Neighbor Bridger Frampton said he spoke to the homeowner and said he sounded rattled and was still in shock. He was one of a number of neighbors who said they would have done the same thing if they had found themselves in a similar situation.

"That's a big decision, when it comes between your family and that," Frampton said. "I think he made the right one."

Another neighbor, Coleby Clawson, said the incident has impacted everyone in the neighborhood, especially knowing that the burglar had tried to enter a number of houses Thursday morning. There were footprints leading straight to Clawson's back door and he, too, said he would have taken the same actions.

"If it came down to protecting my family, I would do it in a heartbeat," said Clawson, a former BYU linebacker. "I don't think I would hesitate."

He said he felt bad for the trauma his neighbor is most likely going through in the wake of the shooting. He said he serves with the man in the elder's quorum presidency of their local LDS ward.

"I think he is an excellent dad and a good husband, just trying to protect his family," Clawson said.

Police said Martinez fits the description of a man believed to have burglarized another home in the neighborhood last week.

"In that case he went into the home, stole a gun and apparently a cellphone," Caron said. "He told these homeowners (Thursday) that he had stolen a gun before, so we're pretty sure it's the same guy."

There were shoe tracks in the snow around the neighborhood Thursday, and police were trying to document the route before additional snow covered them up.

The incident was mentioned Thursday morning at the Utah Legislature, where the Senate gave preliminary approval to a bill that clarifies a person is justified in defending their home and family against criminal activity and may not be held civilly liable for damage or injury to perpetrators.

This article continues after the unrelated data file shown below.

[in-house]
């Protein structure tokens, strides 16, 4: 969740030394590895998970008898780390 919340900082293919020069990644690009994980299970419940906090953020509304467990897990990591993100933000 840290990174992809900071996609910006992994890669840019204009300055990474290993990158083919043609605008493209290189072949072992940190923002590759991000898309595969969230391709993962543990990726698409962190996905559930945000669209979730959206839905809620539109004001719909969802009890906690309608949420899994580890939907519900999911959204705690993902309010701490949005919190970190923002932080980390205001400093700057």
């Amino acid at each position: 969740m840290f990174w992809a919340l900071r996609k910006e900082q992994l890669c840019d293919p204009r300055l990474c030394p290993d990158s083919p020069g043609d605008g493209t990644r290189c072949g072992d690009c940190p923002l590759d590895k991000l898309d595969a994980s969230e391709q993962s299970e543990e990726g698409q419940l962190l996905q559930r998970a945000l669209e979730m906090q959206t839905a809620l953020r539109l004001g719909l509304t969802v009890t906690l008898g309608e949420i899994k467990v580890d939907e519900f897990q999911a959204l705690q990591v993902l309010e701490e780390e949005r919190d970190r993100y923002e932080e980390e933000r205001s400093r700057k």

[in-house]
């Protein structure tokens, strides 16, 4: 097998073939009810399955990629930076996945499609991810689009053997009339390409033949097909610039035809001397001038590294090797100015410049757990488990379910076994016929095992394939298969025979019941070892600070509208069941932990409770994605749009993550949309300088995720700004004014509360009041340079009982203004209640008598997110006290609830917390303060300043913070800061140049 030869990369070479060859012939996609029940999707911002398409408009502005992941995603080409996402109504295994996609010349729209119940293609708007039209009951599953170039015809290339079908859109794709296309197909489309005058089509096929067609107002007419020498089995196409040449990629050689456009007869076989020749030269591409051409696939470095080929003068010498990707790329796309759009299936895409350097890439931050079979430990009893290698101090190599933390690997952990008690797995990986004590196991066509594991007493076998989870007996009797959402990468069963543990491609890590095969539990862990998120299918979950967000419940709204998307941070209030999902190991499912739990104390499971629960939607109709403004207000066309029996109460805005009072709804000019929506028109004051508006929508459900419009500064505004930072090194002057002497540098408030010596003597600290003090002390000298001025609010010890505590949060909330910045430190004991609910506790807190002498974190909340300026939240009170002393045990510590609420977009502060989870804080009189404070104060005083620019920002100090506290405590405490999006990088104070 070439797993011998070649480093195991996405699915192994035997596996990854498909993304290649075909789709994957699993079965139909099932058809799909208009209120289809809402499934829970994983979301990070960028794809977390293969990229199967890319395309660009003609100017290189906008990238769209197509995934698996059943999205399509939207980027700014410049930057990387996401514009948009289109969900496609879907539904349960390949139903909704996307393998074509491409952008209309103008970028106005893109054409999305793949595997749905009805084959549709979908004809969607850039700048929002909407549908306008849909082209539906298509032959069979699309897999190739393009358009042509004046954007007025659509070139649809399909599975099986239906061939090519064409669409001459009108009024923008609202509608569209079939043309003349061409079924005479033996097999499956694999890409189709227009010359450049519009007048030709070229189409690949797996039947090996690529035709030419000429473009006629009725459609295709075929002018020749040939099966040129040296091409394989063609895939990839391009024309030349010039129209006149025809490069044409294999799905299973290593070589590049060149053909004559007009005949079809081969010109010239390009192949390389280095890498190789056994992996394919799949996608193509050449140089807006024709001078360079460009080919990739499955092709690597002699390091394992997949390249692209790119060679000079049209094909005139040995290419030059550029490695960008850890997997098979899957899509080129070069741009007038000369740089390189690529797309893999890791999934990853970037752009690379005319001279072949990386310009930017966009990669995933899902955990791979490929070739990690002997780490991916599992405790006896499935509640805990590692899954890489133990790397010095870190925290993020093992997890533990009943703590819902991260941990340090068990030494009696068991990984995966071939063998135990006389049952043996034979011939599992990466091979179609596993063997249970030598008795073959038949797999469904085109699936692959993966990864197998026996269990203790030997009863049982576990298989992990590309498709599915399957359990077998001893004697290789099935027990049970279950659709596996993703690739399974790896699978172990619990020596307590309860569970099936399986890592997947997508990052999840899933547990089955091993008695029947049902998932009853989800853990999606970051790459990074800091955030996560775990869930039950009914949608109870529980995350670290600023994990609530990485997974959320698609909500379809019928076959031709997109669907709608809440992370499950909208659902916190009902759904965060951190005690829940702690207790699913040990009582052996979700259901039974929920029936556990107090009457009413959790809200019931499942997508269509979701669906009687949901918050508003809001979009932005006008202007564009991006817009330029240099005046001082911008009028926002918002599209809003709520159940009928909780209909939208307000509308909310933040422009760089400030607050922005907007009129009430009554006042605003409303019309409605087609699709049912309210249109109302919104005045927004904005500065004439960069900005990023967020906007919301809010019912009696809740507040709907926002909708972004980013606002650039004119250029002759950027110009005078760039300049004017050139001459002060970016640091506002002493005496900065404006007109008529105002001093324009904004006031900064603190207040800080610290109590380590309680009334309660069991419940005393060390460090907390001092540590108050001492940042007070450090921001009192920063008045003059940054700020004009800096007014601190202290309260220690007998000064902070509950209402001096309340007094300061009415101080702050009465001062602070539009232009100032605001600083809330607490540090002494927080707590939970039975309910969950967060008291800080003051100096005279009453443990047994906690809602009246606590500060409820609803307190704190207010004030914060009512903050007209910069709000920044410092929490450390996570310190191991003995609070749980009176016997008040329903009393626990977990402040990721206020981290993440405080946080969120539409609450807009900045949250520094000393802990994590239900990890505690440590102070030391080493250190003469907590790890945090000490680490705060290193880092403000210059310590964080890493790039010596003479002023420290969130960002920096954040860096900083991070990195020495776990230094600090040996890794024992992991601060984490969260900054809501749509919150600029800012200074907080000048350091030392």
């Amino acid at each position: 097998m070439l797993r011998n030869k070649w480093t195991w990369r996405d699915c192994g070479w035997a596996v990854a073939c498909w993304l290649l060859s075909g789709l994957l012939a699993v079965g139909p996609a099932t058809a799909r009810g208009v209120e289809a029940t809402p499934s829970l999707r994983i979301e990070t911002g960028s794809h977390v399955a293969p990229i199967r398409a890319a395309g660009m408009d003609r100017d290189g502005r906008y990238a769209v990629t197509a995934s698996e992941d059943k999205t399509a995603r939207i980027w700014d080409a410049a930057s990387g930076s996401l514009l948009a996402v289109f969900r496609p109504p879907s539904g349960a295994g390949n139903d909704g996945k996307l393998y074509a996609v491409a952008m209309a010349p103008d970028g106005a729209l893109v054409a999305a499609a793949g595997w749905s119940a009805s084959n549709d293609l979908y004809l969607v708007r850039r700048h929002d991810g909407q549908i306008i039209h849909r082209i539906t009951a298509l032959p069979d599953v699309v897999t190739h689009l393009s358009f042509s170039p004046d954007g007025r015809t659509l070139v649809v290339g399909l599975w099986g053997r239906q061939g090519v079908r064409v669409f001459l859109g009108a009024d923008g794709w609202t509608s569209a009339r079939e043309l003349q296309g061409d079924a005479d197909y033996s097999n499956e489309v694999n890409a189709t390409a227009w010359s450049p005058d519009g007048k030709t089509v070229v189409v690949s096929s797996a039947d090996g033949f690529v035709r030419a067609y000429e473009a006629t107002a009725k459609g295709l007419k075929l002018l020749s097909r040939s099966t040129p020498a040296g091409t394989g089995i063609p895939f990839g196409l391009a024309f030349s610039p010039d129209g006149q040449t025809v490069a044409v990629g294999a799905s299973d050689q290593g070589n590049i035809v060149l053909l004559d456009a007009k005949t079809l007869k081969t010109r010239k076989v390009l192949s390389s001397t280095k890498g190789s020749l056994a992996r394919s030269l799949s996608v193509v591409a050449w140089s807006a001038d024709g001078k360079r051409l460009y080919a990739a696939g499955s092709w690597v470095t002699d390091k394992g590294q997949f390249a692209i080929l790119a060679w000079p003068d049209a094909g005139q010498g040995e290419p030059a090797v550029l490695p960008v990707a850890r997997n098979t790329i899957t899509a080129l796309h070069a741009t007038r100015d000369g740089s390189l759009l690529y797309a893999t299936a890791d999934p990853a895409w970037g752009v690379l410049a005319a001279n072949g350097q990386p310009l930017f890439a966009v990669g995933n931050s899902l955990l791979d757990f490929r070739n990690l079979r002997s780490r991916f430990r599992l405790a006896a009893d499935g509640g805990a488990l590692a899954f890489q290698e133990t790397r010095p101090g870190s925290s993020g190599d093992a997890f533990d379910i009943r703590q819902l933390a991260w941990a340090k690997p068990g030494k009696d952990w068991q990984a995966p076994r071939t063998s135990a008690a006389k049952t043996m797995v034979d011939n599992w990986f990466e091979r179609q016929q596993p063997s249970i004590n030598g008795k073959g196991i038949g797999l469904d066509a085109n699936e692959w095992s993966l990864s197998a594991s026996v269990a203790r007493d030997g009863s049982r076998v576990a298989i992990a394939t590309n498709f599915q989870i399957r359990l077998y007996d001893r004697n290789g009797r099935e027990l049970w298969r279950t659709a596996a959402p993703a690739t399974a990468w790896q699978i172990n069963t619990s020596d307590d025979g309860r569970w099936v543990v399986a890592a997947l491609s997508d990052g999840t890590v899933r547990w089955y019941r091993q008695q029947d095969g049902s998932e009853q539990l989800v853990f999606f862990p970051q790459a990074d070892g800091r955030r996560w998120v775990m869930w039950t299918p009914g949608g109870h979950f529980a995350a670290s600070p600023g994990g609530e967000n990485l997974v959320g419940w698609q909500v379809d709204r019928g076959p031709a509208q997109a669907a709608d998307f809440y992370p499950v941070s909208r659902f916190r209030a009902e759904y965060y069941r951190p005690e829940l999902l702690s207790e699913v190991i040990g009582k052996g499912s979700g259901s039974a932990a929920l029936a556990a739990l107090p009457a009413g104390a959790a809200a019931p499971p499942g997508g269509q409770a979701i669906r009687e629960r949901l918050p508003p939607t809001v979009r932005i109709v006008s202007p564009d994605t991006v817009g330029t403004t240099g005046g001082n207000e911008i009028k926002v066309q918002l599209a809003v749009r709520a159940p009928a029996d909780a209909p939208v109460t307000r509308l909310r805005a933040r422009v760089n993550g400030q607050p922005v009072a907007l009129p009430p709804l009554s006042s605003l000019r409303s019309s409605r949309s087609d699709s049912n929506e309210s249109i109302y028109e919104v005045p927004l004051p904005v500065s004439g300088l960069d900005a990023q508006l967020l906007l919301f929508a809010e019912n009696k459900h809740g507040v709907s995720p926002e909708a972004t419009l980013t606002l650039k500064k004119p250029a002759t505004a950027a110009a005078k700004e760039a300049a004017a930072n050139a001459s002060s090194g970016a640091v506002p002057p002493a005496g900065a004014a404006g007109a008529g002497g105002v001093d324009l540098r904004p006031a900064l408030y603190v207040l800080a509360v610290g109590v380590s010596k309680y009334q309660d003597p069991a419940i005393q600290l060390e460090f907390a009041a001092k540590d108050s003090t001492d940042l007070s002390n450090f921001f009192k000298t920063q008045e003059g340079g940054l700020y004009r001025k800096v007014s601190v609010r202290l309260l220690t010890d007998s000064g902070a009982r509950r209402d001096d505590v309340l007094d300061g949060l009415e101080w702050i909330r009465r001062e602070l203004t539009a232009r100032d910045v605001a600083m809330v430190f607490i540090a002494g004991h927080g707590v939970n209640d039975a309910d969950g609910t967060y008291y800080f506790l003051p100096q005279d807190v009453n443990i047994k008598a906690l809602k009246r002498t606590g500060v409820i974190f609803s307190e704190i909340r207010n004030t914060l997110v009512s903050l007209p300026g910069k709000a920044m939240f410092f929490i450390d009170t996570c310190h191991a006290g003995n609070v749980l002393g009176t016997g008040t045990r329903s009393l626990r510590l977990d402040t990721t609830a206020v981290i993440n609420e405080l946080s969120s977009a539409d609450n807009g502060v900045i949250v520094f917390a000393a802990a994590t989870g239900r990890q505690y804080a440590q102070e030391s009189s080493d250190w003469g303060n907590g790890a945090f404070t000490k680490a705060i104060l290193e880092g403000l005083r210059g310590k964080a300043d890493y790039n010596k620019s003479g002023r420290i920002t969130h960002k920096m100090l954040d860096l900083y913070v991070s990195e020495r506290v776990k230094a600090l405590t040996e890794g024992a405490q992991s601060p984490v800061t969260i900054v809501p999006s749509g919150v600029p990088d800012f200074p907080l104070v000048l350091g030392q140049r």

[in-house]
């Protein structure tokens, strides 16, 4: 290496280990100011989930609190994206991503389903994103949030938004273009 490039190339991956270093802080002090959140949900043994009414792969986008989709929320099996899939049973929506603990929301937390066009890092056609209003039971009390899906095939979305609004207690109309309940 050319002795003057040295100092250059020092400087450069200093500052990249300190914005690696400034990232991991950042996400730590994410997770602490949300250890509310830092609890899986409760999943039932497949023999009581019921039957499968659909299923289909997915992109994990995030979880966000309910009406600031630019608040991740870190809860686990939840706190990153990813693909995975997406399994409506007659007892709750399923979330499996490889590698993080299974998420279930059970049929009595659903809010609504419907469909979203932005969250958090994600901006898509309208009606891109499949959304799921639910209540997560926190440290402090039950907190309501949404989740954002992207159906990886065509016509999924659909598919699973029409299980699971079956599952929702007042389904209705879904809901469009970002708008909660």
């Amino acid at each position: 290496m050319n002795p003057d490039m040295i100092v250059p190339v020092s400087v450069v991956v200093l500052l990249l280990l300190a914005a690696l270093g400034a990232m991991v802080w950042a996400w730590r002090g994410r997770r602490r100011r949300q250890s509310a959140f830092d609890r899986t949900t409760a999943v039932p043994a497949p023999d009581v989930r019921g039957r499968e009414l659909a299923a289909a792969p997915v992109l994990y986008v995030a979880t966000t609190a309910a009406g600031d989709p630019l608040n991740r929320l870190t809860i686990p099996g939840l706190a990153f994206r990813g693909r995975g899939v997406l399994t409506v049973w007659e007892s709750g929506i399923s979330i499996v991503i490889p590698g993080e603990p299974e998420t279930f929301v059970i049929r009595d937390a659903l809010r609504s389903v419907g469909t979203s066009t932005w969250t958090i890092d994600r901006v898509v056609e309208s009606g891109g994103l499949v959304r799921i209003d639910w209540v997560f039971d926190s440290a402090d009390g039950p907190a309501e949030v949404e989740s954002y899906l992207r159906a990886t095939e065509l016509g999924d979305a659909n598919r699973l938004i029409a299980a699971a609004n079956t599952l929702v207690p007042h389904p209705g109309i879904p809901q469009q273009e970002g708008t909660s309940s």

A local attorney and authority on self-defense law, Mitch Vilos, said the homeowner involved in this incident was protected under Utah's current self-defense laws on two fronts. First, because he used force to stop the commission of a forcible felony and, second, because he was under threat of injury in his home.

"All you have to have is a reasonable belief that you're about to be assaulted," Vilos said. "You don’t have to see a weapon."

Vilos, who authored "Self Defense Laws of all 50 States," said Utah's laws are among the strongest in the country, second only to Florida.

"Utah's self-defense law stacks up as one of the best," Vilos said. "It has a presumption that if someone breaks or sneaks into your home unlawfully, you're presumed to be acting reasonably if you use deadly force."

And Utah is one of few states that extend the definition of one's home to the edge of their property. This is different from other states, Vilos said, which limit self-defense protections to the immediate area of the home.

The law currently allows Utahns to injure or kill someone if they believe they or someone else are in imminent danger of "unlawful force" or death. The self-defense statute also allows for the use of deadly force to prevent the commission of a forcible felony.

Contributing: Marjorie Cortez